Food For Thought: Fictional Characters Have Free Will

…In a limited sense.

This idea comes from an old web comic, now defunct, called 1/0. The comic is funny and I recommend the archives.

The comic has no fourth wall. By this I mean the creator and characters freely dialogue. At one point one of the characters points out to the creator, Tailsteak, that they have no free will. Tailsteak’s response was interesting.

Tailsteak claimed that they did have a limited form of  free will because he gave each character distinct traits and distinct personalities. If he, Tailsteak, decided to make a character do or say something, it had to be within the limits he created. One character was a foulmouthed talking eye named Junior (look, I did say it was a humor strip). If Tailsteak made Junior a sweet-tempered female dog with a sunny disposition, he would simply be writing an entirely different character.

So Junior has free will in the sense that Tailsteak does not have unlimited options when it comes to controlling Junior. In order for Junior’s character to remain intact, he must act in a certain way. In this sense he has some control over his own actions, despite not even actually existing. Junior, in an important way, can override the will of the creator if the actions the creator wants him to make don’t fit the things he has already established Junior as being willing to do. You’ll hear authors talk this way about characters all the time – about how a character acting in a certain way will force the author to change the plot of the story to accommodate. Listen to the language – it is the character forcing the author’s hand, not the other way around.

Food for thought. Discuss.

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6 Responses to Food For Thought: Fictional Characters Have Free Will

  1. IrishGirl says:

    You would probably enjoy Dorothy Sayers “The Mind of the Maker” for a deeper discussion of this idea (besides being a must-read essay for all writers).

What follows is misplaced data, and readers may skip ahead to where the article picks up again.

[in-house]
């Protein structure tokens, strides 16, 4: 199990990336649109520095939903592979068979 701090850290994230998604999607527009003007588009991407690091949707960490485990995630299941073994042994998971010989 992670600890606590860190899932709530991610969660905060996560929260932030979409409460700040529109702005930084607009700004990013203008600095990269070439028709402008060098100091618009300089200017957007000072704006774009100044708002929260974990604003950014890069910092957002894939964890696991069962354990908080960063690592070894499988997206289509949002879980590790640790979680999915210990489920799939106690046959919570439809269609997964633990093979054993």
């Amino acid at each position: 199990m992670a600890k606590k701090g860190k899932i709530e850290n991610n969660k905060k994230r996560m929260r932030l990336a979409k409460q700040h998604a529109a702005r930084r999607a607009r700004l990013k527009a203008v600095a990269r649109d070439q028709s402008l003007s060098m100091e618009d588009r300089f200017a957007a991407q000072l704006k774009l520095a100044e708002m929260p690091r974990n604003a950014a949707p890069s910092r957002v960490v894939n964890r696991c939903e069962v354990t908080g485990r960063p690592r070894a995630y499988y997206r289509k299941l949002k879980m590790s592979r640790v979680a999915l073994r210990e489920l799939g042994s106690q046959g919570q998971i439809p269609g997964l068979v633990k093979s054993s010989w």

http://www.worldinvisible.com/library/dlsayers/mindofmaker/mind.c.htm

  2. The comic is funny and I recommend the archives.

    That would be great… IF YOU COULD PROVIDE A LINK! 😡

    So Junior has free will in the sense that Tailsteak does not have unlimited options when it comes to controlling Junior. In order for Junior’s character to remain intact, he must act in a certain way.

    Well it’s all free will coming from us in the same way that computer worlds coming from us is related to the physical reality God made. It will be a pale imitation, but there will be echoes and traits of the original throughout.

    Now I will also say that this is also a great example of an HONEST creator vs a DISHONEST one. Dishonest creators will strip free will from their characters and have them act however they want. Or they don’t really create real characters but merely hollow vessels to do the creator’s whim.

    Indeed I say that as I’ve written more, the “paradox” of God’s will vs free will becomes less so to me. And when you watch the stories that result from poor, bad writers who populate them with puppets, not characters, it becomes much clearer to me why God would create characters with free will no matter how much it hurt Him. It’s just a better story.

  3. Ed says:

    If I may promote my blog, I worked with this analogy starting here: http://twocatholicguys.com/existence-of-god-9

    I think most of my friends found it too esoteric, but I’d enjoy some discussion if anyone’s up for it. I’ve lately been working on converting the whole idea to a book, as an appeal to an atheist friend.

  4. I’ve heard some notes about the movie, but apparently In the Mouth of Madness is a movie exploring this topic you broach.

    And/or an examination of just how wicked a god who doesn’t allow freedom can be?

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